LibraryThing is an online knowledge base and social networking tool for bibliophiles. The website allows users to catalog their personal libraries. By entering in their own books, users can locate others with similar libraries, find suggestions for books they might like, or even get “unsuggestions” for the books that are least like their own. Users can organize their collections according to self-defined tags and also view how others have tagged the same books.
Created in 2005 by Tim Spalding, LibraryThing is an online cataloging tool and a social networking site. Currently the “Zeitgeist” page lists 151,179 registered users and 10,552,368 cataloged books.
Users, or “thingamabrarians,” add books to their personal libraries by simply entering the title, ISBN, author, or Library of Congress number into a search box. They have the option to search Amazon.com, The Library of Congress, or up to 78 other libraries worldwide. If a book is not found, users may input books manually, registering the ISBN, Library of Congress, or Dewey reference number.
Once a search is entered, a list of books is returned and the user needs only to select the correct one to add it to his or her library. The user can add tags at the time she is conducting the search, or she may add them later.
Once constructed, the user’s library can be viewed in “list view” and sorted by Title, Date of publication, Author, Tags, Rating, or number of other users who share the book. Alternatively, the library can be viewed in “cover view,” which mimics the look of books on a shelf.
The social networking function of LibraryThing arises when users make their information public. By clicking on the shared information icon, users are taken to a page that presents data based upon the collective cataloging of this particular book:
The shared information page shows all of the other tags that users have applied to this book, average and individual member ratings, book recommendations, unsuggestions, member reviews, and the total number of members who have this particular book. In the book recommendations section, the user is given many different types of recommendations: “people with this book also have…”, “books with similar tags,” “Amazon recommendations,” and “special sauce recommendations,” which are based upon a secret algorithm developed by Tim Spalding. In contrast, the Unsuggester returns a list of books least likely to be in the same library as the user’s. For instance, Marshall McLuhan’s Understanding Media returns an Unsuggester list topped by Ann Brashares’ Sisterhood of the Traveling Pants.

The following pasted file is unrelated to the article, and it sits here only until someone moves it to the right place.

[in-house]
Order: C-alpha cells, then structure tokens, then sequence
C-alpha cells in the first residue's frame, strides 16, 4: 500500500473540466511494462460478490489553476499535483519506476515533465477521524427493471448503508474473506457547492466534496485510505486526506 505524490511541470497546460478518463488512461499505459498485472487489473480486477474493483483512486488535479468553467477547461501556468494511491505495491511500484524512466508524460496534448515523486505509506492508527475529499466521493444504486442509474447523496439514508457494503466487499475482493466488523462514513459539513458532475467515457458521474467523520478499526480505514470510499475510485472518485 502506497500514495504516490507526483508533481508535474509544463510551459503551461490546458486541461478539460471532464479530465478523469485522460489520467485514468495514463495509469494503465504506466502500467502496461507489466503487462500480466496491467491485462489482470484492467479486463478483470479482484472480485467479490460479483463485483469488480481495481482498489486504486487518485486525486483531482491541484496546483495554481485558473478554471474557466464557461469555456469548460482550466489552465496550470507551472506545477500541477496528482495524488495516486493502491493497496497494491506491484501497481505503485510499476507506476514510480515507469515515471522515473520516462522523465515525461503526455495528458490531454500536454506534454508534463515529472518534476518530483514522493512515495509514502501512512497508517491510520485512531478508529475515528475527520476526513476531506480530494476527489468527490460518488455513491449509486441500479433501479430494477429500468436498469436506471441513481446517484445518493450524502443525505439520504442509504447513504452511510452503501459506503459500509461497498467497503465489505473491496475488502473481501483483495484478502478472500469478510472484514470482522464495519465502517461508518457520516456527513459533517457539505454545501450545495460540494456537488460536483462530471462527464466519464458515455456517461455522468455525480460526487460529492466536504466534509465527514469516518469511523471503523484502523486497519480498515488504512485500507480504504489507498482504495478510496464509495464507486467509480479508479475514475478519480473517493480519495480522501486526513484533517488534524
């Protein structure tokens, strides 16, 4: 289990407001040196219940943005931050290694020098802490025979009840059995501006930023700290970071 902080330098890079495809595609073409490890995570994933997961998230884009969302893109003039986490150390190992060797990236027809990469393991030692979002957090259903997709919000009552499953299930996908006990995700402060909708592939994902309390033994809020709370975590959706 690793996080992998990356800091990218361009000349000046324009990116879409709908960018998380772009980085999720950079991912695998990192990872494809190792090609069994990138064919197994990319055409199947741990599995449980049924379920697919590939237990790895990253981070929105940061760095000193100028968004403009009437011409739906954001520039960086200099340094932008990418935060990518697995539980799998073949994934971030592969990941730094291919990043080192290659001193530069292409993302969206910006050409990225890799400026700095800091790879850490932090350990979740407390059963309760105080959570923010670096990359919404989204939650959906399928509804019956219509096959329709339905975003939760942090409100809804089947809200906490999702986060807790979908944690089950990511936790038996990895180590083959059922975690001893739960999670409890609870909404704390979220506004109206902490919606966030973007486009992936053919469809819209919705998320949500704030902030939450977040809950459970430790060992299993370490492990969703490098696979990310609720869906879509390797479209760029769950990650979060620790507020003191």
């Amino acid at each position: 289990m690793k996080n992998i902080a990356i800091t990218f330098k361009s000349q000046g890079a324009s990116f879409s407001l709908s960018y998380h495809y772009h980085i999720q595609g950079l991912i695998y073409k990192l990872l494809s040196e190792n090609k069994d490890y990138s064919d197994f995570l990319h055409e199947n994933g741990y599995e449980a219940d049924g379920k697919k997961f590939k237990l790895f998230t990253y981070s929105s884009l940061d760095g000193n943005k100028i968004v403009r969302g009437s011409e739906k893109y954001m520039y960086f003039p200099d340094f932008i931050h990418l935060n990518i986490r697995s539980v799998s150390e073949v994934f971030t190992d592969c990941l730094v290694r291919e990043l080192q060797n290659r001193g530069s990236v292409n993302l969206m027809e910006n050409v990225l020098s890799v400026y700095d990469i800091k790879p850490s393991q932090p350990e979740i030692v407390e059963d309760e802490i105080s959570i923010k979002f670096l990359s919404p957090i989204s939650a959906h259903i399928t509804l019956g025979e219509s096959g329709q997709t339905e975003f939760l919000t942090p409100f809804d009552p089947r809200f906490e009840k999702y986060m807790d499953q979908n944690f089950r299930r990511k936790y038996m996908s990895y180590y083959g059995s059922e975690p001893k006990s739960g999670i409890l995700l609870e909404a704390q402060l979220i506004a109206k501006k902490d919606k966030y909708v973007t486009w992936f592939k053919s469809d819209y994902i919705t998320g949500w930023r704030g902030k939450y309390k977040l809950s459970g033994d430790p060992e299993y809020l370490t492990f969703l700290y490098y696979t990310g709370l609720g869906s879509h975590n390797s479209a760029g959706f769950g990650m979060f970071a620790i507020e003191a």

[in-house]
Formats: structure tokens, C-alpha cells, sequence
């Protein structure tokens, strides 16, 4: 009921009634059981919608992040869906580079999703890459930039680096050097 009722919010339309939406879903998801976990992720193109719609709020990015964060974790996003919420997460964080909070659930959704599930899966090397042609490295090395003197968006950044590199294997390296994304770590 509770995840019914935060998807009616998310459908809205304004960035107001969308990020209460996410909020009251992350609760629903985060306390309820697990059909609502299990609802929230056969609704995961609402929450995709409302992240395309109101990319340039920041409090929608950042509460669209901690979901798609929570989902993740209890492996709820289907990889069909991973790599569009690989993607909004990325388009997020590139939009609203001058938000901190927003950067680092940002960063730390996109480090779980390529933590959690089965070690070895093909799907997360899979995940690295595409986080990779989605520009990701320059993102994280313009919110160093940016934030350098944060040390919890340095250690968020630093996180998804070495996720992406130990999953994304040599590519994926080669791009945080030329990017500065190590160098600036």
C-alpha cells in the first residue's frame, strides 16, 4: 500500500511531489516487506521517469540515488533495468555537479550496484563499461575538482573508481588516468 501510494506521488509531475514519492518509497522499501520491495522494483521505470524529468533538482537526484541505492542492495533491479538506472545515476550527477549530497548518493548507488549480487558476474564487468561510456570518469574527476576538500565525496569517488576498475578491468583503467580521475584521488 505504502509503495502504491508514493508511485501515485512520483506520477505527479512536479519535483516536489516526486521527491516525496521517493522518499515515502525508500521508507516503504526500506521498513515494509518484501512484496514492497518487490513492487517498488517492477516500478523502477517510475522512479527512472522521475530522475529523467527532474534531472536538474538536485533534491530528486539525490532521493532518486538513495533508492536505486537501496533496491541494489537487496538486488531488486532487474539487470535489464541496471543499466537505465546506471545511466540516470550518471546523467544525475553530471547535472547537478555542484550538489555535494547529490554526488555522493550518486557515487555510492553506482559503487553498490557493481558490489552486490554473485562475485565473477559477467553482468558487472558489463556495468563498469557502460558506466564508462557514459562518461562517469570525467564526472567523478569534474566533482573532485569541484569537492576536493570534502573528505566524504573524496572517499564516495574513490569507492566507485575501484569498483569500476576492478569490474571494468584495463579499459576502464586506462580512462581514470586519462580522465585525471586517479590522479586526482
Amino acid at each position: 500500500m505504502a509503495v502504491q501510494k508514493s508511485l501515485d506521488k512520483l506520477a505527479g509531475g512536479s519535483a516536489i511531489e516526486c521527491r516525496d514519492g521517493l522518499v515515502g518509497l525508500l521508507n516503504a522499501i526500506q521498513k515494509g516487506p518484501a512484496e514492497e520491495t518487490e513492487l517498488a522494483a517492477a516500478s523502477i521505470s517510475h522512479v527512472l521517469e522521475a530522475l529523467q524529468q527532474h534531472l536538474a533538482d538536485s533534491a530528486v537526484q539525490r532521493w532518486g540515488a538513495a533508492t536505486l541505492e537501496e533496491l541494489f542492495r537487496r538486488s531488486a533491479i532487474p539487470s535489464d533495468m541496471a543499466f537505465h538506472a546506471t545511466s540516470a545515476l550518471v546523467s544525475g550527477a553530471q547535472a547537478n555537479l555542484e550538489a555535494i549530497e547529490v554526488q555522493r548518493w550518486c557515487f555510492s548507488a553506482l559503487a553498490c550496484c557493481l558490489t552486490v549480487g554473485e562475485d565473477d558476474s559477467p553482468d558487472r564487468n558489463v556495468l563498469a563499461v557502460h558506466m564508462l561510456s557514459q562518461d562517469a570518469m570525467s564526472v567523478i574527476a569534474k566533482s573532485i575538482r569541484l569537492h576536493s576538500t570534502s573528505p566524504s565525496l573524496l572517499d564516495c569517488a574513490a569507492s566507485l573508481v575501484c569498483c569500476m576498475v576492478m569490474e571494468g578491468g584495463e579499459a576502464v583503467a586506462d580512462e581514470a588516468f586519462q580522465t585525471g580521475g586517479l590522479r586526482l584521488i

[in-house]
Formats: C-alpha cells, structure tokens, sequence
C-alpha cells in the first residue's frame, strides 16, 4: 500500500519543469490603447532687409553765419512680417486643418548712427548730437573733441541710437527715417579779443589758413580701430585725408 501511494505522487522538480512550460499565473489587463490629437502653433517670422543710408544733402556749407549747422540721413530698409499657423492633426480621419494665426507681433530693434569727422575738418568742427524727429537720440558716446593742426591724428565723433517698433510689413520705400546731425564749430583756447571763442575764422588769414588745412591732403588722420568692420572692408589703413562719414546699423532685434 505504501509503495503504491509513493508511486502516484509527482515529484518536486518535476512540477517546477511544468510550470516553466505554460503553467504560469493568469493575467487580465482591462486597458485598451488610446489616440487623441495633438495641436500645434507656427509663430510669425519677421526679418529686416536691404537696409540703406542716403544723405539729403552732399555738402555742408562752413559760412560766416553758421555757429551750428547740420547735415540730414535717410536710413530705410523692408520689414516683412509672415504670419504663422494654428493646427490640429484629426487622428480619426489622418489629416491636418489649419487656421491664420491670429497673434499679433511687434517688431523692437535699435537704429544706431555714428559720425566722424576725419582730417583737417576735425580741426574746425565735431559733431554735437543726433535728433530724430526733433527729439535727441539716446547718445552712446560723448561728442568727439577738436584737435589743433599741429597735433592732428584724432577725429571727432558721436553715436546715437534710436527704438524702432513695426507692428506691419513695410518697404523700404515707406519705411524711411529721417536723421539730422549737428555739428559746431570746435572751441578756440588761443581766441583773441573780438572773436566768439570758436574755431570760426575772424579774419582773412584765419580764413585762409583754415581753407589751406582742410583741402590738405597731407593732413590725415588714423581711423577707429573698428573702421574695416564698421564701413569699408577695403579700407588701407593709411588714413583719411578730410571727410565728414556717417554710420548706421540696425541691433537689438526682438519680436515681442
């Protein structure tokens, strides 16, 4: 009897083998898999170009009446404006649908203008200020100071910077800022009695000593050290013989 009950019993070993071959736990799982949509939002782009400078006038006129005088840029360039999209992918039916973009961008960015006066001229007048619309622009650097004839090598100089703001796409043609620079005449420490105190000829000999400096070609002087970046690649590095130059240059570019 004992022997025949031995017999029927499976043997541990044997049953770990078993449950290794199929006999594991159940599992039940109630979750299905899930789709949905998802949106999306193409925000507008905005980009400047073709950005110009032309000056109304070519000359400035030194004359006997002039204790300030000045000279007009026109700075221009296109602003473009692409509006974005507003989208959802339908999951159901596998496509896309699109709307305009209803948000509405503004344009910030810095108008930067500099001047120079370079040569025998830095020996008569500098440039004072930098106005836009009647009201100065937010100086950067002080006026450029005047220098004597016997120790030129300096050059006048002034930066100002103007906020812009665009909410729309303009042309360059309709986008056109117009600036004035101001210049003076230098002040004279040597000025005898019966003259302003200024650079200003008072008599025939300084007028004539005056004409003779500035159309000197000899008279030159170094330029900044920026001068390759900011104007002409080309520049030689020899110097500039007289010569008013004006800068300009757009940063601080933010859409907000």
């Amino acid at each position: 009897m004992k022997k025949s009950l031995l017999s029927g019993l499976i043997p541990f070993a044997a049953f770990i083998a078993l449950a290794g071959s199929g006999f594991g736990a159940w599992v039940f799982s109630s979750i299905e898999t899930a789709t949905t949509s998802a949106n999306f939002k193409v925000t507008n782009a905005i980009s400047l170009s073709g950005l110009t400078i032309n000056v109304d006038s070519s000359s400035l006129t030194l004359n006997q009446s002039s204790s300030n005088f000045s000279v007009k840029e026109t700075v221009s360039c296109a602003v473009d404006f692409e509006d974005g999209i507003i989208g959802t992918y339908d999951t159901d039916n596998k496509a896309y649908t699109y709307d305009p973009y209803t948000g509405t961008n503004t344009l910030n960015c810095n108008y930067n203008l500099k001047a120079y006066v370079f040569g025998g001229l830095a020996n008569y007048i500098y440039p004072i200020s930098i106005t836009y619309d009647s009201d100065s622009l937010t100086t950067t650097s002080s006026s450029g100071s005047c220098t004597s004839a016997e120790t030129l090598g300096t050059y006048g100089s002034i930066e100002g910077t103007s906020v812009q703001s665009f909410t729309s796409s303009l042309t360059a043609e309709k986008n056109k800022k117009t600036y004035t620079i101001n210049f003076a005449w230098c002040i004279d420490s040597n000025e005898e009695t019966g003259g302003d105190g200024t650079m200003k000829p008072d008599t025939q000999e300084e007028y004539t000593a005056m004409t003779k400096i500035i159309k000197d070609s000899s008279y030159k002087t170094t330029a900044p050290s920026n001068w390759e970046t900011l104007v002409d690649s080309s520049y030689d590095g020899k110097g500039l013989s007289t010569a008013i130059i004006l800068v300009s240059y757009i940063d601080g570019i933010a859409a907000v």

Aside from peering in at others’ collections, there are other ways for users to connect. First, on each user’s profile page, there is a section entitled “Users with your books.” This section shows how many books you share in common with other users. Clicking on a username will take you to that user’s profile, where you can see exactly which books you have in common and you can leave a comment on the other user’s profile.
In addition, LibraryThing hosts a number of discussion groups. Because anyone can start a group, there is a wide variety that reflects the diverse interests of the LibraryThing user community. Groups range from “Roleplayers in Korea” (with 1 member) to “Archaeologists” (16 members) to “Pynchon Pandemonium” (96 members) to “Graduate Students” (413 members). The largest discussion group is “Libarians who LibraryThing” (1739 members). The largest groups are not necessarily the most active, however. The most active group seems to differ from day to day. “What are You Reading Now?” (683 members) and “BookTalk” (4 members) seem to consistently be among the top groups in terms of activity.
Given the number of ways for users to interact with one another, LibraryThing is of interest to those studying online social networking. Additionally, the site may be of interest to the New Reading Interfaces group because of the way it allows users to interface with their books via tag clouds. Individual texts may be read at a distance by viewing the user’s individual or LibraryThing’s collective tags for a book. User libraries may be read the same way, with the potential of uncovering meaning through relationships, overlaps, and dissonance.
LibraryThing is run on five LAMP servers, three of which are used on a daily basis.
According to LibraryThing creator, Tim Spalding, the site utilizes “various open-source libraries, such as PHP Yaz for connecting to
Z39.50 targets” (email communication). Spalding also wrote a MARC-parsing library for LibraryThing.
The LibraryThing staff, which consists of 3 people (Creator Tim Spalding, Librarian Abby Blanchly, and Developer John), uses an internal wiki powered by MediaWiki for administrative purposes.
Evaluation of Opportunities/Limitations for the Transliteracies Topic:
In terms of social networking, there are two possible approaches towards LibraryThing. The first is that given the relatively low level of discussion group activity, the site is not really of interest for Transliteracies. The other possible approach toward LibraryThing views the site as being in its gestational stages and thinks there may be potential in following the site as it evolves (a snapshot of LibraryThing’s recent growth: the site has added 25,000 users and an additional two million books since this report was originally drafted in early January 2007).
As mentioned above, the way that the site allows users to visually interface with their libraries may be of interest to the New Reading Interfaces group. The suggestion and unsuggester function may also be of interest due to the way the machine processes and organizes texts. The six different suggestion lists (based on Amazon.com and LibraryThing data) which all list different suggestions point to the multiplicity of meaning, even when it is entrusted to machinic precision.
Resources for Further Study: